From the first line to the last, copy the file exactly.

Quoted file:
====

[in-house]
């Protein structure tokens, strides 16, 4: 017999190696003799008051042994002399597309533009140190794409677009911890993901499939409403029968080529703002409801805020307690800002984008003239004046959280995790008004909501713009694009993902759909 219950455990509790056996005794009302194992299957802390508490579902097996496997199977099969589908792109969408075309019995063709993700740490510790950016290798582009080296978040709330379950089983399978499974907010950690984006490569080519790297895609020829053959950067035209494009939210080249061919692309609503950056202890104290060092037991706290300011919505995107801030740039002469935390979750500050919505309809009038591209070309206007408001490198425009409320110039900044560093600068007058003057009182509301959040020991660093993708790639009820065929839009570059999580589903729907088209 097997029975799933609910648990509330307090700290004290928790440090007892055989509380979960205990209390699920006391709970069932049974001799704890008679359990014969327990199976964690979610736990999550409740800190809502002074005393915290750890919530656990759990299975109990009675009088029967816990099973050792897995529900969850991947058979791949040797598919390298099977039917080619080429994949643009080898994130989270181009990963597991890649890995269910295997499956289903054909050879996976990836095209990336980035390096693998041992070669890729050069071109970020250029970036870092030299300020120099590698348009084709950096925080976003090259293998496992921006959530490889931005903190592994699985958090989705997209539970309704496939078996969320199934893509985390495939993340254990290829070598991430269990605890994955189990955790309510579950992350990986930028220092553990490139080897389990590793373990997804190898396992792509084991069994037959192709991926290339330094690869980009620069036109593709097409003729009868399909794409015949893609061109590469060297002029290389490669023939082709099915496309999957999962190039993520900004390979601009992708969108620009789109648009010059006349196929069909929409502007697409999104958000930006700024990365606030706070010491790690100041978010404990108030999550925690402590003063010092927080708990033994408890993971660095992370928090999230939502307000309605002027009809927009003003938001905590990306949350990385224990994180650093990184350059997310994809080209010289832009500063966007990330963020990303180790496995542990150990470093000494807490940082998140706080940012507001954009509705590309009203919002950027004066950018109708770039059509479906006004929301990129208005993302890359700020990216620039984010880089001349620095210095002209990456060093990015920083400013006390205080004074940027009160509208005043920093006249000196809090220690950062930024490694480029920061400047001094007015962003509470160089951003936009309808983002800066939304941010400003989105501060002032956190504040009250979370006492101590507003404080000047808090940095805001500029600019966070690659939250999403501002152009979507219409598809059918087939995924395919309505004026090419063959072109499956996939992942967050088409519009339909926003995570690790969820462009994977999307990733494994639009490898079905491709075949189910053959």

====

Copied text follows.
[in-house]
């Protein structure tokens, strides 16, 4: 017999190696003799008051042994002399597309533009140190794409677009911890993901499939409403029968080529703002409801805020307690800002984008003239004046959280995790008004909501713009694009993902759909 219950455990509790056996005794009302194992299957802390508490579902097996496997199977099969589908792109969408075309019995063709993700740490510790950016290798582009080296978040709330379950089983399978499974907010950690984006490569080519790297895609020829053959950067035209494009939210080249061919692309609503950056202890104290060092037991706290300011919505995107801030740039002469935390979750500050919505309809009038591209070309206007408001490198425009409320110039900044560093600068007058003057009182509301959040020991660093993708790639009820065929839009570059999580589903729907088209 097997029975799933609910648990509330307090700290004290928790440090007892055989509380979960205990209390699920006391709970069932049974001799704890008679359990014969327990199976964690979610736990999550409740800190809502002074005393915290750890919530656990759990299975109990009675009088029967816990099973050792897995529900969850991947058979791949040797598919390298099977039917080619080429994949643009080898994130989270181009990963597991890649890995269910295997499956289903054909050879996976990836095209990336980035390096693998041992070669890729050069071109970020250029970036870092030299300020120099590698348009084709950096925080976003090259293998496992921006959530490889931005903190592994699985958090989705997209539970309704496939078996969320199934893509985390495939993340254990290829070598991430269990605890994955189990955790309510579950992350990986930028220092553990490139080897389990590793373990997804190898396992792509084991069994037959192709991926290339330094690869980009620069036109593709097409003729009868399909794409015949893609061109590469060297002029290389490669023939082709099915496309999957999962190039993520900004390979601009992708969108620009789109648009010059006349196929069909929409502007697409999104958000930006700024990365606030706070010491790690100041978010404990108030999550925690402590003063010092927080708990033994408890993971660095992370928090999230939502307000309605002027009809927009003003938001905590990306949350990385224990994180650093990184350059997310994809080209010289832009500063966007990330963020990303180790496995542990150990470093000494807490940082998140706080940012507001954009509705590309009203919002950027004066950018109708770039059509479906006004929301990129208005993302890359700020990216620039984010880089001349620095210095002209990456060093990015920083400013006390205080004074940027009160509208005043920093006249000196809090220690950062930024490694480029920061400047001094007015962003509470160089951003936009309808983002800066939304941010400003989105501060002032956190504040009250979370006492101590507003404080000047808090940095805001500029600019966070690659939250999403501002152009979507219409598809059918087939995924395919309505004026090419063959072109499956996939992942967050088409519009339909926003995570690790969820462009994977999307990733494994639009490898079905491709075949189910053959």